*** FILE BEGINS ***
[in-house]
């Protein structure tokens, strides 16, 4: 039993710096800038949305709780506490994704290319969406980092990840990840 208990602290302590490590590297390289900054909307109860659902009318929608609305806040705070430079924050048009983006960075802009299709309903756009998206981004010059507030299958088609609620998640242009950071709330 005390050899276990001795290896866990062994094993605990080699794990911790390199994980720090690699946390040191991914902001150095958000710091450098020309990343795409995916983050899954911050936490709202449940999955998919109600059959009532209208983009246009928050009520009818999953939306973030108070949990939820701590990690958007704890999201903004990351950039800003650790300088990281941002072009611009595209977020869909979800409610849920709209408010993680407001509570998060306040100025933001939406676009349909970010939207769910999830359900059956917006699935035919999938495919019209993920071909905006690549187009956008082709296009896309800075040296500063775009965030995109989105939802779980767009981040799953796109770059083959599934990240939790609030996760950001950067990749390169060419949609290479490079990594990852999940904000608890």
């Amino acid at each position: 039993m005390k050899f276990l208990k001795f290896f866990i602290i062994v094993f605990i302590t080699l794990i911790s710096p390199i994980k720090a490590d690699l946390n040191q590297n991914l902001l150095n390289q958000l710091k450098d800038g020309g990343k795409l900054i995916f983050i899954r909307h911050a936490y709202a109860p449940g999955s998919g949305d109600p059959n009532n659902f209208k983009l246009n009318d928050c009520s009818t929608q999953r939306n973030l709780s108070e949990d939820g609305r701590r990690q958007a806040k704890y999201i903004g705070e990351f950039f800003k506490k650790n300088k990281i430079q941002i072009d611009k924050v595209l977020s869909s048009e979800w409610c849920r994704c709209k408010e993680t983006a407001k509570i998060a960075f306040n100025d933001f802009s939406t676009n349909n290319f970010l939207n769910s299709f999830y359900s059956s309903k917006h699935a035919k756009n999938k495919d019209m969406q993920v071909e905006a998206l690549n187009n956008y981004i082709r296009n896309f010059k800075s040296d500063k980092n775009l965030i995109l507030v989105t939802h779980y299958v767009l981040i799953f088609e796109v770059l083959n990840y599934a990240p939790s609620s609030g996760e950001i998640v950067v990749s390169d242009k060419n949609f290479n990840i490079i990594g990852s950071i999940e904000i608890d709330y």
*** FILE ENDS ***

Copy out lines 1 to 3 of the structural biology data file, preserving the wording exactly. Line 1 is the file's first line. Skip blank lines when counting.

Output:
[in-house]
């Protein structure tokens, strides 16, 4: 039993710096800038949305709780506490994704290319969406980092990840990840 208990602290302590490590590297390289900054909307109860659902009318929608609305806040705070430079924050048009983006960075802009299709309903756009998206981004010059507030299958088609609620998640242009950071709330 005390050899276990001795290896866990062994094993605990080699794990911790390199994980720090690699946390040191991914902001150095958000710091450098020309990343795409995916983050899954911050936490709202449940999955998919109600059959009532209208983009246009928050009520009818999953939306973030108070949990939820701590990690958007704890999201903004990351950039800003650790300088990281941002072009611009595209977020869909979800409610849920709209408010993680407001509570998060306040100025933001939406676009349909970010939207769910999830359900059956917006699935035919999938495919019209993920071909905006690549187009956008082709296009896309800075040296500063775009965030995109989105939802779980767009981040799953796109770059083959599934990240939790609030996760950001950067990749390169060419949609290479490079990594990852999940904000608890």
């Amino acid at each position: 039993m005390k050899f276990l208990k001795f290896f866990i602290i062994v094993f605990i302590t080699l794990i911790s710096p390199i994980k720090a490590d690699l946390n040191q590297n991914l902001l150095n390289q958000l710091k450098d800038g020309g990343k795409l900054i995916f983050i899954r909307h911050a936490y709202a109860p449940g999955s998919g949305d109600p059959n009532n659902f209208k983009l246009n009318d928050c009520s009818t929608q999953r939306n973030l709780s108070e949990d939820g609305r701590r990690q958007a806040k704890y999201i903004g705070e990351f950039f800003k506490k650790n300088k990281i430079q941002i072009d611009k924050v595209l977020s869909s048009e979800w409610c849920r994704c709209k408010e993680t983006a407001k509570i998060a960075f306040n100025d933001f802009s939406t676009n349909n290319f970010l939207n769910s299709f999830y359900s059956s309903k917006h699935a035919k756009n999938k495919d019209m969406q993920v071909e905006a998206l690549n187009n956008y981004i082709r296009n896309f010059k800075s040296d500063k980092n775009l965030i995109l507030v989105t939802h779980y299958v767009l981040i799953f088609e796109v770059l083959n990840y599934a990240p939790s609620s609030g996760e950001i998640v950067v990749s390169d242009k060419n949609f290479n990840i490079i990594g990852s950071i999940e904000i608890d709330y």